femmes scientifiques crédit photo © Sébastien Hervé (UBO-IUEM-LEMAR) et Caroline Muller, Université de Toulouse

Interview with two women scientists at the helm of the SWINGS campaign

This article is co-published on Exploreur, the online journal of the Toulouse Midi-Pyrénées Federal University and the CNRS blog, the journal dedicated to the expedition.

Catherine Jeandel, Hélène Planquette, you met at the beginning of January in La Réunion. What was your objective?

Catherine Jeandel: A major objective of Swings is to better understand the so-called oceanic carbon pump: in the natural carbon cycle, marine biology plays a key role by sequestering large quantities of CO2 in the deep ocean waters.

Hélène Planquette: On 13 January, we boarded the Marion Dufresne to lead the Swings (South West Indian Geotraces Section) oceanographic campaign. We are due to disembark on 8 March 2021, after eight weeks at sea in the South West Indian Ocean.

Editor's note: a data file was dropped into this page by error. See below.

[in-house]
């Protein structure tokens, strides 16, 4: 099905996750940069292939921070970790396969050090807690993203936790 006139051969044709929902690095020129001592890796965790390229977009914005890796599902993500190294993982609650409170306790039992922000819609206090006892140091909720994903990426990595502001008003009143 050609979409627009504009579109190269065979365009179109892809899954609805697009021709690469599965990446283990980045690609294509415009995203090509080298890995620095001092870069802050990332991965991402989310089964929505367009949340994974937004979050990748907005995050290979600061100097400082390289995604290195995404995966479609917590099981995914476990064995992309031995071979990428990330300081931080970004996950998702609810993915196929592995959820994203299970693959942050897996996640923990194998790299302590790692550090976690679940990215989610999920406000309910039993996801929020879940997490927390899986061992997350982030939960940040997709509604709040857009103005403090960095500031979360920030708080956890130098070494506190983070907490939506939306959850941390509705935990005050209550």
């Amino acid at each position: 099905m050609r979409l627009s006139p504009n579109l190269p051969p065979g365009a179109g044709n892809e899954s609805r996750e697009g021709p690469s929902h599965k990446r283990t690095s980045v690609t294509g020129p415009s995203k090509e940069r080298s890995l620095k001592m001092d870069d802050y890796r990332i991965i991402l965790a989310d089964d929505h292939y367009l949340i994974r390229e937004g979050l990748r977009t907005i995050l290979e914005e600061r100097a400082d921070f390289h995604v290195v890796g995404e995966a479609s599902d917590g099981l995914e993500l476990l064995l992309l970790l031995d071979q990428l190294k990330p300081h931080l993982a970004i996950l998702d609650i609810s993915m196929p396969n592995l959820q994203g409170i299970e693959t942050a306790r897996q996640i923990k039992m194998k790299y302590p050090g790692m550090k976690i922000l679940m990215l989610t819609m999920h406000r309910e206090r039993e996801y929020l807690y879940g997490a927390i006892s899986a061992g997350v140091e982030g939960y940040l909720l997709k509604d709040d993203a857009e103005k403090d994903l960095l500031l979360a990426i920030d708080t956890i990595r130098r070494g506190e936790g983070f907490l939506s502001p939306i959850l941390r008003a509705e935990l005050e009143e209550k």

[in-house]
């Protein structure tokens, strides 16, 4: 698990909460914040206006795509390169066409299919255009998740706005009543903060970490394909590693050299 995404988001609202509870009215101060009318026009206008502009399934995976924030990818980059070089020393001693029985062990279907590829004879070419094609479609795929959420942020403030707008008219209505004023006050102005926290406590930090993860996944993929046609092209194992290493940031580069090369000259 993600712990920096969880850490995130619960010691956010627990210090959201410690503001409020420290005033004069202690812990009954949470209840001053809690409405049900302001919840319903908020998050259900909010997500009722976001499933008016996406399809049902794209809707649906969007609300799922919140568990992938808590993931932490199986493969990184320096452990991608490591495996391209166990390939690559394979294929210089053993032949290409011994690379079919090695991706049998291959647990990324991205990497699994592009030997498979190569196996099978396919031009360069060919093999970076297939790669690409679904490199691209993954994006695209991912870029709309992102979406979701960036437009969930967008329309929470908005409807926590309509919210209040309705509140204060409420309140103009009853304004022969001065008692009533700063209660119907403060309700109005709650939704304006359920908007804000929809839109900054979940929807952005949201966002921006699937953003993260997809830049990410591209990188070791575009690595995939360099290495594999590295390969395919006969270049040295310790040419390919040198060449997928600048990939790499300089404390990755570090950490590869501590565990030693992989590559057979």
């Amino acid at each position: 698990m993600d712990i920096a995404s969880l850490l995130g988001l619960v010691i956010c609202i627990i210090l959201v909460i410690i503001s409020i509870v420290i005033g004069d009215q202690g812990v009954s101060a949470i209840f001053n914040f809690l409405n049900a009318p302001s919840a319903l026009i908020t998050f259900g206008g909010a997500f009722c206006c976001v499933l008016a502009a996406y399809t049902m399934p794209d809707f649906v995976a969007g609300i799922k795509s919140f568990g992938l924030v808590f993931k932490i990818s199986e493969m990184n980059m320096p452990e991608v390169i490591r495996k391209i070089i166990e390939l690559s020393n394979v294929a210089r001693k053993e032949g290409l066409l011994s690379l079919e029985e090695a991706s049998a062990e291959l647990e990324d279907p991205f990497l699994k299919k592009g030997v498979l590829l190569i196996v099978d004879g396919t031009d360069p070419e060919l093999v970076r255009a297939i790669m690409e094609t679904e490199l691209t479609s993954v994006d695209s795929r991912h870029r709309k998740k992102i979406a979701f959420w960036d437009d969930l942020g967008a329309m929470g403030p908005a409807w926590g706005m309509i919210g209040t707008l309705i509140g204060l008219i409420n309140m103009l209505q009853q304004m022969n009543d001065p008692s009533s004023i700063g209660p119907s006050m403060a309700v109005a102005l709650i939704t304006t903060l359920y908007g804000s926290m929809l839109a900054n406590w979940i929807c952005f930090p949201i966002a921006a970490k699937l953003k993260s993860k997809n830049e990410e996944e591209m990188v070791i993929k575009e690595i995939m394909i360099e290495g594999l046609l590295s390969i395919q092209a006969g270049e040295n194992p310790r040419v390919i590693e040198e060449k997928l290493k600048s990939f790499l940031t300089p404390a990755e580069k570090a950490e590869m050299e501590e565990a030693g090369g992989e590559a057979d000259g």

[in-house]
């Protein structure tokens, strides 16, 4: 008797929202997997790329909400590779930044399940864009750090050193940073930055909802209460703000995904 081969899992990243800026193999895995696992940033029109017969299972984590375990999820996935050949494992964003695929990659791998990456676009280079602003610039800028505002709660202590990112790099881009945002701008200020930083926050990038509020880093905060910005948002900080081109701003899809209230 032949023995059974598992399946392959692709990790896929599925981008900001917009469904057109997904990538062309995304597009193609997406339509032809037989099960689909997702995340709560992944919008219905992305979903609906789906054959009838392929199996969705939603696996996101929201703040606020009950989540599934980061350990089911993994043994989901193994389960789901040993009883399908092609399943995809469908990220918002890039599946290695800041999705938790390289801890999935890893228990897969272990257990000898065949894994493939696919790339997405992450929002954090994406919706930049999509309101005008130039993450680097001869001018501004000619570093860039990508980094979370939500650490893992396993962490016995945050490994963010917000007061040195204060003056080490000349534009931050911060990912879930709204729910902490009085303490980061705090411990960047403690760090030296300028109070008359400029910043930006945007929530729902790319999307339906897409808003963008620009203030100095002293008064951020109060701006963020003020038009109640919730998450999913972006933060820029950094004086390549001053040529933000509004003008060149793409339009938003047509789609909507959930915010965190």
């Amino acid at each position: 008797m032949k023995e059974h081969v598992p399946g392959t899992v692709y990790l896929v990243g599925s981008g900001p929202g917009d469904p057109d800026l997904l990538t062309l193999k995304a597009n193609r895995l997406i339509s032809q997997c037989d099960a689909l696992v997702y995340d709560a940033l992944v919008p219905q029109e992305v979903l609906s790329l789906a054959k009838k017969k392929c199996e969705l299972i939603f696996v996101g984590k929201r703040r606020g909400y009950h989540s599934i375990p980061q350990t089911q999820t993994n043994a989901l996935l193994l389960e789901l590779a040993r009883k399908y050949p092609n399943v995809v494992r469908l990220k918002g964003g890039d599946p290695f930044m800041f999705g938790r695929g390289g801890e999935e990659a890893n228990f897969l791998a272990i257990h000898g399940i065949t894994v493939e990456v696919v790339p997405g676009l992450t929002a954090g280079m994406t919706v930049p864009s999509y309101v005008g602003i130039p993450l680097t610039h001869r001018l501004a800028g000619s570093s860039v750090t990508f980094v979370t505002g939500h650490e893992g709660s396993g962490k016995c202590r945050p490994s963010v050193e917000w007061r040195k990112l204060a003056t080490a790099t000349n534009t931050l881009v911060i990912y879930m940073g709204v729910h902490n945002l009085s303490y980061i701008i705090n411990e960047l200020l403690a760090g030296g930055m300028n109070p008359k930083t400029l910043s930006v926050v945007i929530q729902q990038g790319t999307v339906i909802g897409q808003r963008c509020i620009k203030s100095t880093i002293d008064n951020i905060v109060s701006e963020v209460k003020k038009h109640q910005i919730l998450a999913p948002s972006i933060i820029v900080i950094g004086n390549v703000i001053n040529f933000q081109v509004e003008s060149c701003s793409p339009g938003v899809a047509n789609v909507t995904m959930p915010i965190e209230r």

In order to do this, you study the transport of trace elements and isotopes within water bodies ?

C. J.: Absolutely. This mission is part of a very large international project, Geotraces, whose objective is to describe and quantify the sources of chemical elements in the ocean, their transformation in the ocean once they are there, and finally how they are then subtracted from it. To do this, we rely on the ‘talkative’ elements of the periodic table, which serve as tracers… and which are indeed very low in abundance in the ocean.

H. P.: Throughout our mission, we will take samples from the surface to the bottom of the ocean to determine the concentrations of these elements, which are present in very low concentrations. They are called ‘trace elements’, hence the name of this international and collaborative project, which reflects our discipline. Faced with the sheer volume of the oceans, scientists from all over the world have realised that it is essential to join forces.

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